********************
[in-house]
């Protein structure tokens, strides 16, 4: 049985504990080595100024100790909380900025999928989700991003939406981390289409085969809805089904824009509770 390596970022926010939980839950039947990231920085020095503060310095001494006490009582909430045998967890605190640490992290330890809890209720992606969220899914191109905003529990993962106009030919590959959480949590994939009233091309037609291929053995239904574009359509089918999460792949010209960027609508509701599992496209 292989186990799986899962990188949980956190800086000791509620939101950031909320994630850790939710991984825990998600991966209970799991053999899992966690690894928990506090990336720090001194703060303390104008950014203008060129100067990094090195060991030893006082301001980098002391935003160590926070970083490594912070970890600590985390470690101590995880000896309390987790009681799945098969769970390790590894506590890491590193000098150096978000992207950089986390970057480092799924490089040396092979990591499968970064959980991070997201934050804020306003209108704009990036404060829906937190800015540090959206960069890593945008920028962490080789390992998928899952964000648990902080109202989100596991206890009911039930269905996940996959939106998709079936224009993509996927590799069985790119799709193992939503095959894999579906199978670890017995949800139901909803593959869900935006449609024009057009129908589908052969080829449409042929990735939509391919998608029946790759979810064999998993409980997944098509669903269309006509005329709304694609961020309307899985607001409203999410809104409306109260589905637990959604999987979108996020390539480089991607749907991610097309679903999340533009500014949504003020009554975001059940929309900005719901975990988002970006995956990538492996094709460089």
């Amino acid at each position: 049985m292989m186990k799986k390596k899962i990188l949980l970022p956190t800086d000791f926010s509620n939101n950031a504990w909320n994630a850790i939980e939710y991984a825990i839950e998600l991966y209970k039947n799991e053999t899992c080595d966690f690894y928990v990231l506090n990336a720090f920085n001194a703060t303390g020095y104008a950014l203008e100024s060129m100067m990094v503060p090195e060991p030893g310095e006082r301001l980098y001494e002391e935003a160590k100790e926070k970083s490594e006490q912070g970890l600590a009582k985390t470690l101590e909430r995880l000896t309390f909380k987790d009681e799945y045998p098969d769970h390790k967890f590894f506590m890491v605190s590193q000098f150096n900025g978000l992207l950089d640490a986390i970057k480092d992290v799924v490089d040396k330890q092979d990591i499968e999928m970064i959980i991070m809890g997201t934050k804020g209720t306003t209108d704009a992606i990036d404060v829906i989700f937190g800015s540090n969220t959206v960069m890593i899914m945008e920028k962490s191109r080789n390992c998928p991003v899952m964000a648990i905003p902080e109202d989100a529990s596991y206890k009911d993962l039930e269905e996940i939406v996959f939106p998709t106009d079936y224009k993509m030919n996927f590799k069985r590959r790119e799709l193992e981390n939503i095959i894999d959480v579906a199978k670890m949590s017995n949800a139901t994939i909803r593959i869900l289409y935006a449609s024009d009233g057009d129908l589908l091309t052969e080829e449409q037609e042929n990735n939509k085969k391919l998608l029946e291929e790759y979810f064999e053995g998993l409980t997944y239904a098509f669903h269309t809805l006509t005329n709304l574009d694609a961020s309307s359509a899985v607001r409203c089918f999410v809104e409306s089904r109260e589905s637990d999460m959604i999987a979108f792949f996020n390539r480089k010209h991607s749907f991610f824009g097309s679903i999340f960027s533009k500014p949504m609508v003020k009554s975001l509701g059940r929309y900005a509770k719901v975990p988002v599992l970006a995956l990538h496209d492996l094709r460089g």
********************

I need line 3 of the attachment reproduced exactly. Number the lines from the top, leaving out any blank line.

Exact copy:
């Amino acid at each position: 049985m292989m186990k799986k390596k899962i990188l949980l970022p956190t800086d000791f926010s509620n939101n950031a504990w909320n994630a850790i939980e939710y991984a825990i839950e998600l991966y209970k039947n799991e053999t899992c080595d966690f690894y928990v990231l506090n990336a720090f920085n001194a703060t303390g020095y104008a950014l203008e100024s060129m100067m990094v503060p090195e060991p030893g310095e006082r301001l980098y001494e002391e935003a160590k100790e926070k970083s490594e006490q912070g970890l600590a009582k985390t470690l101590e909430r995880l000896t309390f909380k987790d009681e799945y045998p098969d769970h390790k967890f590894f506590m890491v605190s590193q000098f150096n900025g978000l992207l950089d640490a986390i970057k480092d992290v799924v490089d040396k330890q092979d990591i499968e999928m970064i959980i991070m809890g997201t934050k804020g209720t306003t209108d704009a992606i990036d404060v829906i989700f937190g800015s540090n969220t959206v960069m890593i899914m945008e920028k962490s191109r080789n390992c998928p991003v899952m964000a648990i905003p902080e109202d989100a529990s596991y206890k009911d993962l039930e269905e996940i939406v996959f939106p998709t106009d079936y224009k993509m030919n996927f590799k069985r590959r790119e799709l193992e981390n939503i095959i894999d959480v579906a199978k670890m949590s017995n949800a139901t994939i909803r593959i869900l289409y935006a449609s024009d009233g057009d129908l589908l091309t052969e080829e449409q037609e042929n990735n939509k085969k391919l998608l029946e291929e790759y979810f064999e053995g998993l409980t997944y239904a098509f669903h269309t809805l006509t005329n709304l574009d694609a961020s309307s359509a899985v607001r409203c089918f999410v809104e409306s089904r109260e589905s637990d999460m959604i999987a979108f792949f996020n390539r480089k010209h991607s749907f991610f824009g097309s679903i999340f960027s533009k500014p949504m609508v003020k009554s975001l509701g059940r929309y900005a509770k719901v975990p988002v599992l970006a995956l990538h496209d492996l094709r460089g």